She says a person should only eat 200 milligrams of cholesterol each day. But that can be hard, given that one egg yolk already contains more than that.

Cholesterol Content of Foods

2% Milk, 1 cup = 10 mg

Butter, 1 tsp = 11 mg

Egg, 1 = 210 mg

Salmon, 3.5 oz, = 63 mg

Oysters, 3.5 oz = 55 mg

Shrimp, 3.5 oz = 194 mg

Ground Beef, 3.5 oz = 78 mg

Sirloin, 3.5 oz = 89 mg

Chicken (no skin), 3.5 oz = 85 mg

People who switch from regular soft drinks to diet soft drinks can lose 20 pounds in short period of time without changing their diet or exercise.

One 12-ounce can of regular soda has 10 teaspoons sugar in it. A 32-ounce Big Gulp has 27 teaspoons of sugar! Way too much.

Would you sit down and eat 10 or 27 teaspoons of sugar?!? No? Well, that is what you do when you drink those sodas.

And, calories from sugar are more easily turned into fat in your body than the calories from fat.

If you drink regular soda, starting today, try mixing half diet soda with half of your regular soda for about two weeks. Then, every week, increase the amount of diet soda until you have completely switched yourself to 100% diet soda.

You will not even realize the difference. But, boy, your body sure will!

Dust mites are the microscopic creatures that like to live in our beds and eat flakes of our skin when we’re asleep. They’re also a major trigger of allergies in many people.

Dr. Rachel Lagniappe says to wash your sheets, pillowcases and other bedding every week in hot water, then dry them in a hot dried to kill those uninvited roommates.

You need to eat your vitamins to be healthy, but do you need to take a multivitamin. Let’s ask the doctor!

Dr. Rachel explains what you need to know about vitamins.

Vitamins are compounds that are necessary for our body to grow and function.  We cannot make vitamins within our bodies, so we must obtain them from the foods we eat.

Americans are overfed but are not getting the 13 essential vitamins that our bodies need.  So you may benefit from a multivitamin.

Vitamins are either water-soluble or fat-soluble.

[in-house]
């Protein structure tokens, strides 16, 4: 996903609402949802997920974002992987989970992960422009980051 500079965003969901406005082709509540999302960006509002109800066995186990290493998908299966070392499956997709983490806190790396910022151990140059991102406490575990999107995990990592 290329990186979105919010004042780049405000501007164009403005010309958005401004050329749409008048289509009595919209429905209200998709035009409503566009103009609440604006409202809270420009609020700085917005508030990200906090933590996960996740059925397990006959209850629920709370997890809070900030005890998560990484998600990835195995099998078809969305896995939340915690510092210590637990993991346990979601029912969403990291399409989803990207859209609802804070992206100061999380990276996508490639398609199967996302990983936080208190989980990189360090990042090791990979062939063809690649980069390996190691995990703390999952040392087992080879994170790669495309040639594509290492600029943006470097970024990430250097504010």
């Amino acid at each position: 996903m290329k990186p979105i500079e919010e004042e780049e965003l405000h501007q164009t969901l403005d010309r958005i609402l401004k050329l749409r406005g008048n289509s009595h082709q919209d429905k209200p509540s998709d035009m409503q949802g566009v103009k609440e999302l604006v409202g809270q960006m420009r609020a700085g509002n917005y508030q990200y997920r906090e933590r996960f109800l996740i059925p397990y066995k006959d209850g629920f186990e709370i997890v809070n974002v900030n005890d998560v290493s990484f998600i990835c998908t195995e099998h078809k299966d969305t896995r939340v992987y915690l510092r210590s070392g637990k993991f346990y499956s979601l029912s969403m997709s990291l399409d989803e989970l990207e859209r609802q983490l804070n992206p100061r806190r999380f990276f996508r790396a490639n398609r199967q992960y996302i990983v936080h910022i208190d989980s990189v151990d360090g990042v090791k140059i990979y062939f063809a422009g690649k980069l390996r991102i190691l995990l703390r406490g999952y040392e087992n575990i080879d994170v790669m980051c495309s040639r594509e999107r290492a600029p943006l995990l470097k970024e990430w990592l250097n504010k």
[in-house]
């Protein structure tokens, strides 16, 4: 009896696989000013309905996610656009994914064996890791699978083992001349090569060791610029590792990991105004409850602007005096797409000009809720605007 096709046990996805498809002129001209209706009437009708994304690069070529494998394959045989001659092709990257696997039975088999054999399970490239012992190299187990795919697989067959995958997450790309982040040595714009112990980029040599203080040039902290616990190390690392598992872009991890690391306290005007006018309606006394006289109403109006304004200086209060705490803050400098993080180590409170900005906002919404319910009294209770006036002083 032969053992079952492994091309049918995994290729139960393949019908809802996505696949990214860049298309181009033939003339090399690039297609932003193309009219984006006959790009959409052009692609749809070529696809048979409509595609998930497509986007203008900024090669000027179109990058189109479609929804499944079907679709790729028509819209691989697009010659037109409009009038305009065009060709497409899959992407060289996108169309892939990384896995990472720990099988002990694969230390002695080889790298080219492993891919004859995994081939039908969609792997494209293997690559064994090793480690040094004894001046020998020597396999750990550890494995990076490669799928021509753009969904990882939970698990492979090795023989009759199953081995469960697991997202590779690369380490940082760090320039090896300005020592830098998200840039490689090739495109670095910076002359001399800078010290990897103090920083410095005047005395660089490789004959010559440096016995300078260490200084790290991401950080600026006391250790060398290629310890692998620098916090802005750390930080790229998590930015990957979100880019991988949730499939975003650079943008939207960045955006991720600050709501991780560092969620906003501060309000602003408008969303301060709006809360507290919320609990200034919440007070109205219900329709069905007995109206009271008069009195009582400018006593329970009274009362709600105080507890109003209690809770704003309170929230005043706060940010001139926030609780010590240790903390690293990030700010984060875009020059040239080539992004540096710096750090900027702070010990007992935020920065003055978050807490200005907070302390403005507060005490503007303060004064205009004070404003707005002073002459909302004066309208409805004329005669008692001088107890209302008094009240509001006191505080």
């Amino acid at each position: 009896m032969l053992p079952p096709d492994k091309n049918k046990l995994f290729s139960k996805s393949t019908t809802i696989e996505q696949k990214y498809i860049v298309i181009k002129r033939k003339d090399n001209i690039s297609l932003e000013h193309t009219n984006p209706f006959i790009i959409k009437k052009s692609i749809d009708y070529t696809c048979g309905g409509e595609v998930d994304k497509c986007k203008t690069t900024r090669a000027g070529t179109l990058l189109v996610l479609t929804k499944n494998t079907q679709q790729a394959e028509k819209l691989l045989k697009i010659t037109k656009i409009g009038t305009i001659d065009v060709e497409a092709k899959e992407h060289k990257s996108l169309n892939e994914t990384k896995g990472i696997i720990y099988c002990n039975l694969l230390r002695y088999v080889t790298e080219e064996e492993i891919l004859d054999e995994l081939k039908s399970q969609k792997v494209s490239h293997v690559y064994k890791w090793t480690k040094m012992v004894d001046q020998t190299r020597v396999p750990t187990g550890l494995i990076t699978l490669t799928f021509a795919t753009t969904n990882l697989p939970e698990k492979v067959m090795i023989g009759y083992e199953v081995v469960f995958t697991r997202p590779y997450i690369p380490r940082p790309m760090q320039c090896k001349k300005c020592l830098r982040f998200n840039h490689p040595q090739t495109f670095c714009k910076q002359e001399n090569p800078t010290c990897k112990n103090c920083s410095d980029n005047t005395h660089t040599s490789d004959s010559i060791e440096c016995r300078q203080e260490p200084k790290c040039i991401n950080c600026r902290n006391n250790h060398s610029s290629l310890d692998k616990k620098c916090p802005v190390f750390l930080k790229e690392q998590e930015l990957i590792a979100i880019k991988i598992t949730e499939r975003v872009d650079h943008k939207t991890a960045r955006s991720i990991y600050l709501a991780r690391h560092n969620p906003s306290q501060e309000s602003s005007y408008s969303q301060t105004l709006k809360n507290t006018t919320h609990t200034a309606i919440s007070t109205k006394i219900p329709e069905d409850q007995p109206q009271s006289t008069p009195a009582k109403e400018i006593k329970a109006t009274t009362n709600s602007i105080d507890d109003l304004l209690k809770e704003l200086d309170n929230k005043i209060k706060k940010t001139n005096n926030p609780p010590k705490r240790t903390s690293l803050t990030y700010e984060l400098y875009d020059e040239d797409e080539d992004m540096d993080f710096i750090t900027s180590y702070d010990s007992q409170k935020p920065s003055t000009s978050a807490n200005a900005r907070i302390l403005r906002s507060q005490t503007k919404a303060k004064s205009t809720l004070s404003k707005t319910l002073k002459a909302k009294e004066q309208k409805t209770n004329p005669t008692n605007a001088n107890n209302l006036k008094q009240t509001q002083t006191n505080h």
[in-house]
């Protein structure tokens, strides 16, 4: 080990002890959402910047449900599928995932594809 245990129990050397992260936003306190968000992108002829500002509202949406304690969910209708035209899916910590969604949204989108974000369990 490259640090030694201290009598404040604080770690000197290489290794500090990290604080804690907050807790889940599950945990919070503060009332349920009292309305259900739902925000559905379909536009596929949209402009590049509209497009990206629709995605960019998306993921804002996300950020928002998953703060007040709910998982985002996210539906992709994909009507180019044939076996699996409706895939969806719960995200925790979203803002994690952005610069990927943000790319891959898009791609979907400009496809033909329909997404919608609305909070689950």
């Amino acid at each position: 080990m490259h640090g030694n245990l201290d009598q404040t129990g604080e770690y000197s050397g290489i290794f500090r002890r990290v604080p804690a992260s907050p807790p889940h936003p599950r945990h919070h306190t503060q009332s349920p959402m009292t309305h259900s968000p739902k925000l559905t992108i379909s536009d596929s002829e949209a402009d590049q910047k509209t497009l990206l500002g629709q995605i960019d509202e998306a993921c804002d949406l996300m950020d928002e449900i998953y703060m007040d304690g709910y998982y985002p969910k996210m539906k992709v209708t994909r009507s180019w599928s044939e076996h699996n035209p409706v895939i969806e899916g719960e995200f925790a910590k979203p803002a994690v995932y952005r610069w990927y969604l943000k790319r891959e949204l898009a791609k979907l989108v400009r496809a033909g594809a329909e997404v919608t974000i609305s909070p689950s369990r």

The water-soluble vitamins are not stored in our bodies, the these foods must be eaten daily, ideally in every meal.

If you eat more than the required dose of these vitamins, the excess is removed from our bodies in our urine.

And if you take more than you need you are just wasting your money.

The fat-soluble vitamins A,D,E and K are stored in our body.

Taking more than the recommended does of these vitamins can be toxic and lead to health problems, so beware.

The best way to meet your vitamin needs it to eat a balanced diet containing a variety of foods.

If you can’t meet your needs through food alone, because of a chronic illness, malabsorption, poor diet or because you are dieting, then you may require a vitamin.

Consider a multivitamin that contains minerals as well.  And make sure it does not contain more than the recommended dose of vitamins A,D,E, and K.

All brands of vitamins are basically the same so work with your doctor to puck the one that is best for you.

If you have a question, send an email to

What’s the dirtiest object in your kitchen? It’s your sponge.

But Dr. Rachel Lagniappe explains it doesn’t have to be.

We hear so much about limiting the amount of fat we eat, but some fat is good for you. Dr. Rachel breaks down which fats are good and which are bad.

Dr. Rachel’s Lagniappe: Headphones and Hearing Damage.